A few days ago I went to the Museum of Our National Heritage in Concord, Massachusetts, to hear a lecture by Dr. David W. Blight, author of Race and Reunion: The Civil War in American Memory.
With me was Bernadette, supervisor of my work as historical interpreter on Boston’s Black Heritage Trail. With others of our staff, we are both grateful for the work of David Blight, and we went to Concord eager to learn more from him, and to show support for him.
There were about ninety people in the lecture hall at this site which celebrates the beginning of the American Revolution. When Bernadette entered the room, the percentage of people of color present experienced an exponential rise; she was the only one. My hunch is that most of the people came from the surrounding towns, Concord, Lexington, Bedford, Acton, and though each of these is a community, there was little sense of a community in the room. People came in, mostly in pairs, took seats, and sat quietly speaking with the persons with whom they came, awaiting the lecture. That is, after all, why they were there.
The introduction was a dry, dull, impersonal recitation of credentials, which for David Blight are considerable. The lecture was an insightful and wise recounting of the argument developed in the book, namely that after the Civil War there were forces at work in the nation to create a collective memory of what the war was about, what its significance is for our history and understanding today. While it is a wonderful study, and one I wish all to read, here I do not want to focus on the content of the book, but rather on the idea of and experience of collective memory.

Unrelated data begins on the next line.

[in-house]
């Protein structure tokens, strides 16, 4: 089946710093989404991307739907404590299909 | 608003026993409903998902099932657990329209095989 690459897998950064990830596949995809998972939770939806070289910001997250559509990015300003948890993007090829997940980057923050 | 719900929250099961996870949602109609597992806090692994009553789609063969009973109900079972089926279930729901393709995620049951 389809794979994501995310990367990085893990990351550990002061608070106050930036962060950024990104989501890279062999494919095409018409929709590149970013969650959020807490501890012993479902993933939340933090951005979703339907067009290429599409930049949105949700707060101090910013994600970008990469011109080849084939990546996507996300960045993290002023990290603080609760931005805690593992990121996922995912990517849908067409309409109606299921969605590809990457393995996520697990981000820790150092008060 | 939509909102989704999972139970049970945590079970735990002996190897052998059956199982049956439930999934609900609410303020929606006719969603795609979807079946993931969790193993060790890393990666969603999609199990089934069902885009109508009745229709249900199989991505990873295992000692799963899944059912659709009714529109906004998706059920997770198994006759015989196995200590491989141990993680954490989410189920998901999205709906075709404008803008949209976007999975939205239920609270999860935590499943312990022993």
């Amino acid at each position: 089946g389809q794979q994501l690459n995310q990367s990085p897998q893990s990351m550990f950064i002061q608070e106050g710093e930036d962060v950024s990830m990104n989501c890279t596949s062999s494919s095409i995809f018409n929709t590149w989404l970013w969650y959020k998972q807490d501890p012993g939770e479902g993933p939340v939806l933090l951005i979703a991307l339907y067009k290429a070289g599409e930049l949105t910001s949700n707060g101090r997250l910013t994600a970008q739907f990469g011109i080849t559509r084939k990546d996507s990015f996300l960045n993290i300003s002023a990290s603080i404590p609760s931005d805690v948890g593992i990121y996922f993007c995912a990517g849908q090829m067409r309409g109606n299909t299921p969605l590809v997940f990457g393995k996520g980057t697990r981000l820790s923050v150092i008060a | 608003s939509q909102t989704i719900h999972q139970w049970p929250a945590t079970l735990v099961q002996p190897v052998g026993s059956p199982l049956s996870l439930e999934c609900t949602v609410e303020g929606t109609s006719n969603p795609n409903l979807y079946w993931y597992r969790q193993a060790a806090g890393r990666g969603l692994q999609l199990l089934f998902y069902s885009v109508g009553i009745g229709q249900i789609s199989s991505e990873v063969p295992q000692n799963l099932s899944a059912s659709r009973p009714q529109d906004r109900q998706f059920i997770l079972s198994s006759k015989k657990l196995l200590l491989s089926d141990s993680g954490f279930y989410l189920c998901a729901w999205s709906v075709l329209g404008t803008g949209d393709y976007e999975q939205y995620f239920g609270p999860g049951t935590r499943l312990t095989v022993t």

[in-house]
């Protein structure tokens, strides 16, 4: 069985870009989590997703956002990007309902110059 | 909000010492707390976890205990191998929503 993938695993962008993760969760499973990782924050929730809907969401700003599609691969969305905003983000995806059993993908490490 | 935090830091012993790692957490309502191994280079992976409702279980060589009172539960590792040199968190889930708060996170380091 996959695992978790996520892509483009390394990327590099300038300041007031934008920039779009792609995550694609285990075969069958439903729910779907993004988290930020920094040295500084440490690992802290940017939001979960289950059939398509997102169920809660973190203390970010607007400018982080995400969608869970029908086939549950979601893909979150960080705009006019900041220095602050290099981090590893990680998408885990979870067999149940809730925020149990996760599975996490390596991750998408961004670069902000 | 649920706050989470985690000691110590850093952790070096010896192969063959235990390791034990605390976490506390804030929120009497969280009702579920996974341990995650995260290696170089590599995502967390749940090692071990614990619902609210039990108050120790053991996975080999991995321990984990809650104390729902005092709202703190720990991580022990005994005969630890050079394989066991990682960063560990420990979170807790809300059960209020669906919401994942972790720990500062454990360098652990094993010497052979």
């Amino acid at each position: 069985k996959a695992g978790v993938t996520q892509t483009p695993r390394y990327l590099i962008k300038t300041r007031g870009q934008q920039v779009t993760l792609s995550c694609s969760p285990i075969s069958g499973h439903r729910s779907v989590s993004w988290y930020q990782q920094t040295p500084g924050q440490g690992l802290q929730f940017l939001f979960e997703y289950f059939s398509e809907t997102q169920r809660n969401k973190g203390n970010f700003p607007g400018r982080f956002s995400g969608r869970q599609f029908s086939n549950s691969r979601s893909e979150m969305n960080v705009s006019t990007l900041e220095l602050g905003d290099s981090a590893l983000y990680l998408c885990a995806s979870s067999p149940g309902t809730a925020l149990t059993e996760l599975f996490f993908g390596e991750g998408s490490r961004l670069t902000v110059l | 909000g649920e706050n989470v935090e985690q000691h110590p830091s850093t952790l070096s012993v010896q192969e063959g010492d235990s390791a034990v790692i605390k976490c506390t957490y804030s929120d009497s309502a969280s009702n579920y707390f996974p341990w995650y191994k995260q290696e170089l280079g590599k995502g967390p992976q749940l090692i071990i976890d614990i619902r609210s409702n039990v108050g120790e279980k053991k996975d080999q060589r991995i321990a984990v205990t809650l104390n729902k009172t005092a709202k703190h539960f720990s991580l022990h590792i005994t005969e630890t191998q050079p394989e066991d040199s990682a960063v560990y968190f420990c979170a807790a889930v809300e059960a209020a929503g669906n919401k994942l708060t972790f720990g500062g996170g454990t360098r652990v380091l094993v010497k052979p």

As he began the lecture, David appropriately addressed the question, “Is there such a thing as collective memory”? The book depends on an affirmative answer to the question, so the lecture included an appropriately brief claim to that effect. That question raised as it was, in the context of that gathering in Concord, becomes the focus of this reflection on the experience of that day.
Bernadette and I had another place where we also wanted to be, so we left during the question period, and headed for Roxbury. Sighting Memory is the title of an exhibition in Roxbury at the Museum of the National Center of Afro-American Artists. The photographs are by Dr. Reginald L. Jackson; the poetry by Dr. Dwadwo OpokuAgyemang. The combined work of these two is based on a study of caves in the north part of Ghana, used in another century as hiding places for those who were escaping the clutches of slave traders. A subtitle of the showing calls it “an exhibition of poetry and photographs dedicated to those who resisted.
There were about the same number of people at the Roxbury museum that late afternoon as there were in Concord. A little after our arrival a white couple came in, and that made the total of white folk present about twelve, while the rest were people of color, largely people of African descent. They too came from several surrounding communities in the Boston area, including Roxbury, Dorchester, and Jamaica Plain, at least. But here there was a distinct feel of one community; greetings exploded as friends saw each other, introductions gave a feeling that everyone knew everyone, with a kind of knowing that does not depend on acquaintance.
On that early evening, Dr. Jackson engaged the gathered folk in discussion, aided by leading comments from Professor Anani Dzideyeno, from Brown University. The group was quickly engaged in a vibrant remembering focused often on the past but always on the present implications of that remembered history. There was no need there to even raise the question about the existence of collective memory. Had the question been raised, my guess is that it would have been greeted as irrelevant, and the questioner’s sanity doubted. The discussion here seemed to almost say that there was only collective memory. That, of course, cannot be true, but it represents a feeling level I experienced for the umpteenth time in that same community. The discussion in that community was rooted in a common experience of the world, grounded in a common history, a common memory. No need to ask about collective memory; there it was!
Questions for further reflection:
– What is the source of this collective memory as experienced at the museum session in Roxbury?
Is there a similar collective experience shared by those who were gathered at the museum in Concord, maybe buried somewhere in the denial of the “emancipationist vision?”